What characteristics have you identified that can make a good nurse leader?

Stacy: People often think that to be a leader, you’re the one that has to come up with all the ideas. It’s important for us to show the people in our program that it’s not that they have to come up with all the ideas, but that they have to encourage creativity and innovation in the people they supervise and show them that their opinions and their work are valued.

Maloy: A nurse leader is able to see and speak on the 30,000-foot level, where he or she can see nursing as one component of many making up our health care industry.

How do you know that your training efforts have made a difference?

Stacy: We’re getting feedback from employers who are saying they’re amazed at the difference in the nurses. We had three nurses from one system, and their chief nursing officer called me after a meeting and said, “I have to tell you, these are three people who’ve never really spoken up before, and their hands were up all the time.” So it’s great to sense the excitement of them sharing what they’re learning and feeling more comfortable in a leadership role.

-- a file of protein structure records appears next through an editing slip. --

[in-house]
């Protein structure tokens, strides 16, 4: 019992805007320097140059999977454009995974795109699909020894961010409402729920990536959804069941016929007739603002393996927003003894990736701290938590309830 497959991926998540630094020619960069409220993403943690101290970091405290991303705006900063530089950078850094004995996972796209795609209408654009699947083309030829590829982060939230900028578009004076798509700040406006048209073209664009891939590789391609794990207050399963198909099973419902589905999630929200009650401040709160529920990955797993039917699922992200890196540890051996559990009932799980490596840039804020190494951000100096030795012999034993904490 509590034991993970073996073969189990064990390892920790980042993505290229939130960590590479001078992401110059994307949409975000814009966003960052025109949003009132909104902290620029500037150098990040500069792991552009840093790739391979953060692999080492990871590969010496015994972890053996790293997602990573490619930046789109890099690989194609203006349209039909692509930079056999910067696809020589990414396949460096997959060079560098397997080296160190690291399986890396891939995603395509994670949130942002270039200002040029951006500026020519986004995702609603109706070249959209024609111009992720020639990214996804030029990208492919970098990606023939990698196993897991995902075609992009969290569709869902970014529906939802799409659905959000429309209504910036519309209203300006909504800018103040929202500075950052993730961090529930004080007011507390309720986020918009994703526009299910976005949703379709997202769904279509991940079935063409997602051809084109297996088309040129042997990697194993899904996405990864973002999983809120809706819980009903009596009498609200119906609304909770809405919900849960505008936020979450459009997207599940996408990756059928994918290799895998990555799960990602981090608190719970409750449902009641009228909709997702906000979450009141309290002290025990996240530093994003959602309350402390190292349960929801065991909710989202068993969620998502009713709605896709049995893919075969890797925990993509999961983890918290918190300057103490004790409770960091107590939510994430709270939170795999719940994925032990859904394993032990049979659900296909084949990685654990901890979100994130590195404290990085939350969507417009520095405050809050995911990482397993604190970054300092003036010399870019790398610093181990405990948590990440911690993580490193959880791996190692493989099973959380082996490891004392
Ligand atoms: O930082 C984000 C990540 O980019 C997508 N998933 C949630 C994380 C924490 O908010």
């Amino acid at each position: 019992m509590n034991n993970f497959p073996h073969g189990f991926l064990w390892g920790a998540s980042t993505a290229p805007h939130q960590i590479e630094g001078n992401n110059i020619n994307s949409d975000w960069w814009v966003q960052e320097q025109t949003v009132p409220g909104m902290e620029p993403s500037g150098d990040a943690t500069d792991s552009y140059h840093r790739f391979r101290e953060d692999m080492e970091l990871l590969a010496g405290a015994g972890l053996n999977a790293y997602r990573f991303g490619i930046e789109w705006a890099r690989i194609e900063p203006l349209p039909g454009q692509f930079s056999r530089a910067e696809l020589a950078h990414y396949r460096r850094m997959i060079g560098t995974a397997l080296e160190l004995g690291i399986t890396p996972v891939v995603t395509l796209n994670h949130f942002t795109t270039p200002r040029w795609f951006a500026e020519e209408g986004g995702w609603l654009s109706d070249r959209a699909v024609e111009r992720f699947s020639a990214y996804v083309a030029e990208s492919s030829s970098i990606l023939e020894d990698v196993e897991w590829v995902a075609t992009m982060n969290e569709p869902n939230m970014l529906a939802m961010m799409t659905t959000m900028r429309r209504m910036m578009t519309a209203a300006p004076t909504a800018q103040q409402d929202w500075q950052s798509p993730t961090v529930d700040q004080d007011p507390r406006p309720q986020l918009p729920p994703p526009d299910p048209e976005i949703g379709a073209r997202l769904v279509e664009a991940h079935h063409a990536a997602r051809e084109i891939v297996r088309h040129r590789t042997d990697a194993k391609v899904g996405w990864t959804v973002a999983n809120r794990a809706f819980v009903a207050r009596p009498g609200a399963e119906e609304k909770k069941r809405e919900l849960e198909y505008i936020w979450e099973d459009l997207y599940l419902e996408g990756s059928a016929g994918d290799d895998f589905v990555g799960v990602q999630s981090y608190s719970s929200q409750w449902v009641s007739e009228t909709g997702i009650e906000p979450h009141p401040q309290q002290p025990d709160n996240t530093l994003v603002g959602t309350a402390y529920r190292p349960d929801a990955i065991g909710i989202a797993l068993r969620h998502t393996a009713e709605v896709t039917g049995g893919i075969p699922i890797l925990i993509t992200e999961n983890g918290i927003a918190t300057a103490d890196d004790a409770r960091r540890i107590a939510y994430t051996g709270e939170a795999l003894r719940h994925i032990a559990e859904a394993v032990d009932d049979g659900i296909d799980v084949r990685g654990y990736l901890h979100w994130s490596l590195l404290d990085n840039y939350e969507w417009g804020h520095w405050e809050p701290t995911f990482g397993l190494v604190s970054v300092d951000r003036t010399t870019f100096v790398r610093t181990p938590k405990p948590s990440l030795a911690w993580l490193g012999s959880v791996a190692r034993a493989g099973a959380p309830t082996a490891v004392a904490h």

Maloy: I was fortunate enough to be asked to respond to the nurse-designed and -led projects required of all nurses taking part in our leadership development program. The quality and comprehensiveness of the projects was impressive. On that day, I realized we made a great investment.

What have you learned from your project that can be shared with others?

Sullivan: For the Community Foundation, the project has opened doors to addressing workforce needs in our community and caused us to look a little differently at health care. Health care funders focus largely on access to health care, and we’re looking at workforce issues, as well as programs that help build the availability of health care in the community. The other piece of it for the Community Foundation is the opportunity to work with a new partner, the Michigan Center for Nursing, which opens doors to state issues related to the nursing workforce and nursing education. It’s been incredibly educational, opening our eyes to issues that we had not been involved in before this effort.